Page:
Day Trips from Cuenca: Saraguro
(22/05/2012)Visiting Community Tourism Projects in Ecuador is a great way to meet people and learn about local cultures. Here Karen shares her experiences of visiting one project in Saraguro, 3 hours from Cuenca, south Ecuador.
Saraguro is a town, a canton and also an identity for the people who live there. Saraguro people are easily identified by their traditional dress with black hats, long skirts and elaborate jewelry for women, and short trousers with long plaited hair for the men. Local people here have kept their traditions alive, despite the onslaught of Spanish colonials and modern times.
Saraguro Rikuty is a well-organized community tourism network with accommodations, tours and cultural activities in different Saraguro villages. For a recent visit, I phoned the central number and asked to stay with a family with children, as I would be visiting with my young son. I was put in touch with a family in the village of Ilincho.
We arrived at lunch time to the hillside village. Our hosts were ready and waiting for us, with a delicious and fresh lunch of chicken, rice and vegetables.
Luis, Daisy and their two children were excellent hosts; perhaps because they know how it is themselves to be foreigners. They lived for years in Spain, retuning due to the economic problems in Europe. Luis´ parents, though, have been welcoming guests to Ilincho for years and enjoy the chance to share experiences with visitors from abroad.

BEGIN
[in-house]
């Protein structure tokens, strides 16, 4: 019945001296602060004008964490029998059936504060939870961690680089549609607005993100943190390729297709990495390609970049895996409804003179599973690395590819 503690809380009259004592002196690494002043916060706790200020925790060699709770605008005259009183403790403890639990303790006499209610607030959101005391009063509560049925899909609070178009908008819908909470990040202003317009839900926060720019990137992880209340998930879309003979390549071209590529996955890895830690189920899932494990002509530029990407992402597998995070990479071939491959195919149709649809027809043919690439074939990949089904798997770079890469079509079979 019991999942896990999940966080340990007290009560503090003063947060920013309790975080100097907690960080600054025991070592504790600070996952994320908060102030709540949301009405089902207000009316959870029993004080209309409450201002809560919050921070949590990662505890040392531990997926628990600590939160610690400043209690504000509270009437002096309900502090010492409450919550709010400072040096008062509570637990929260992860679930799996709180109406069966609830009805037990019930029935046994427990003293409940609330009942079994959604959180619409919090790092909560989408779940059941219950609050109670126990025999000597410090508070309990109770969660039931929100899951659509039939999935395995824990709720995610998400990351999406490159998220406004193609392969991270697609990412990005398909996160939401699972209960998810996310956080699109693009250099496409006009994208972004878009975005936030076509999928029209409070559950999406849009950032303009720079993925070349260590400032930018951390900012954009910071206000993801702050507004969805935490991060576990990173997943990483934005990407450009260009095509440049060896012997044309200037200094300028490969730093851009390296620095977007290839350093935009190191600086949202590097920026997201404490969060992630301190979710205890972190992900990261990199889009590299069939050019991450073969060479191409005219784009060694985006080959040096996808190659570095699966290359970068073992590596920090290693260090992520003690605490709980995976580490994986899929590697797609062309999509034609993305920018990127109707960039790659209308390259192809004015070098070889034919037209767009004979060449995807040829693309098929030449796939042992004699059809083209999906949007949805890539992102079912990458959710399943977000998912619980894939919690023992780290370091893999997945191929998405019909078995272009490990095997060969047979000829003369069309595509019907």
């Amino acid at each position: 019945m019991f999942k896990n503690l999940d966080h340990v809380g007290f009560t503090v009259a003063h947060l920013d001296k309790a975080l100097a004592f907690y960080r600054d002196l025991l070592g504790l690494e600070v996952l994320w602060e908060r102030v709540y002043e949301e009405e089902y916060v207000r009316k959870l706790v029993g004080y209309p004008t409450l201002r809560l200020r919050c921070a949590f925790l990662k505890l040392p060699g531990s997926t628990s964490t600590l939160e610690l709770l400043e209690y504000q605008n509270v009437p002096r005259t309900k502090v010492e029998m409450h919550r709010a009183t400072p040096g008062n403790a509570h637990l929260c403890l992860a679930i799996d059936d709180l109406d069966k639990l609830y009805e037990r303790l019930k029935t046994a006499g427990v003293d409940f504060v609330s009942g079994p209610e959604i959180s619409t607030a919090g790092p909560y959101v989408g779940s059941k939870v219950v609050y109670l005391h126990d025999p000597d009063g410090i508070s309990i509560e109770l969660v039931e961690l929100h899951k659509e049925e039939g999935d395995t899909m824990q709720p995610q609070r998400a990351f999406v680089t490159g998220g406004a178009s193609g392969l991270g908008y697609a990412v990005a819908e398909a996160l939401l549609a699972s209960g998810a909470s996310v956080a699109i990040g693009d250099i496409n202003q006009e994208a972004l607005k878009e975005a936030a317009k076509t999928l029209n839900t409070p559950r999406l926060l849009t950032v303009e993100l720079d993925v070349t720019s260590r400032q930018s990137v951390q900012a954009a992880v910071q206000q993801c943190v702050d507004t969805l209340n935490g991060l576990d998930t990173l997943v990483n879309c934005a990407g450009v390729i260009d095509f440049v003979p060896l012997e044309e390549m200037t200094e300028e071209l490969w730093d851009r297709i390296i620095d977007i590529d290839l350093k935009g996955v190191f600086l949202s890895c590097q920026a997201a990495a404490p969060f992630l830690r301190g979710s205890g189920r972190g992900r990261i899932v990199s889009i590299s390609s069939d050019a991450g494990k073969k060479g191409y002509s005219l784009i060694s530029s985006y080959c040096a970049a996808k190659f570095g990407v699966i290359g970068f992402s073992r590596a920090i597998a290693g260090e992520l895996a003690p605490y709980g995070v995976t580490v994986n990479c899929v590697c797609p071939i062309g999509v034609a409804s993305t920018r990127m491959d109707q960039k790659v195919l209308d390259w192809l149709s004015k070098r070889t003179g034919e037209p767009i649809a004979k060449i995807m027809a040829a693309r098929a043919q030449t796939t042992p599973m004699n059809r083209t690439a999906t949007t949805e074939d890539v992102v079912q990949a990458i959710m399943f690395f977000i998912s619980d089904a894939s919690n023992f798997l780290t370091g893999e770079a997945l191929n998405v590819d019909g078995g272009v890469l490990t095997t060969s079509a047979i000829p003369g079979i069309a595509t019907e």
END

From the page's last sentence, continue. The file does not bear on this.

My 4 year old boy was delighted to follow around after their 9 year old son and play with the puppies, chicks and guinea pigs while I chatted to the grandmother. We decided that traditional clothes were very convenient as they meant that there was no need to think about what to wear in the morning. She also showed my son how the big bundle of fleece, was spun and wove into the clothes that we wear.
We went for a walk above the village to learn about the beliefs of the Saraguro people. Similar to the Incas and indigenous people as far away as Bolivia, the Saragurans believe in the duality of the cosmos and our intricate relation with our surroundings. We went to a Pakuara, or sacred spot, where locals still carry out ceremonies to the spirits.
Luis and his son are musicians and specialize in traditional Andean instruments such as the charango (a kind of small guitar) and zampona (the Andean pipes). We were pretty unsuccessful at playing the instruments but enjoyed trying to learn. In the evening, we went down to the school, evidently the social center of the village. Boys kicked footballs around while the girls, from ages 8 to about 48, started a very serious game of 5-a-side.
Our hosts are very keen to do as much as they can for their guests, and to this end, they have built a private cabin for visitors. We had a very cozy and quiet night in our room with private bath, and woke up to a truly spectacular view of the whole Saraguro area.
Sunday is social day in Saraguro and everyone heads to the main town to gossip, shop in the market,… or maybe buy a cow. We visited the very busy cattle market and narrowly avoided getting knocked over by a runaway pig.
We were very sad to say goodbye to our Saraguro family who had treated us so well in their home.
In Saraguro town there is a community-owned hostel, and guide service. Here you can arrange home-stays, tours to many days to local landmarks, hiking and camping trips, and horseback riding.
At Into Latin America we are happy to support local and community tourism in Ecuador and Peru. Community tourism projects near Cuenca also operate in Chobshi (near Sigsig), Soldados (Cajas), and in different communities near Tarqui (Cuenca).
Contact Karen for more information.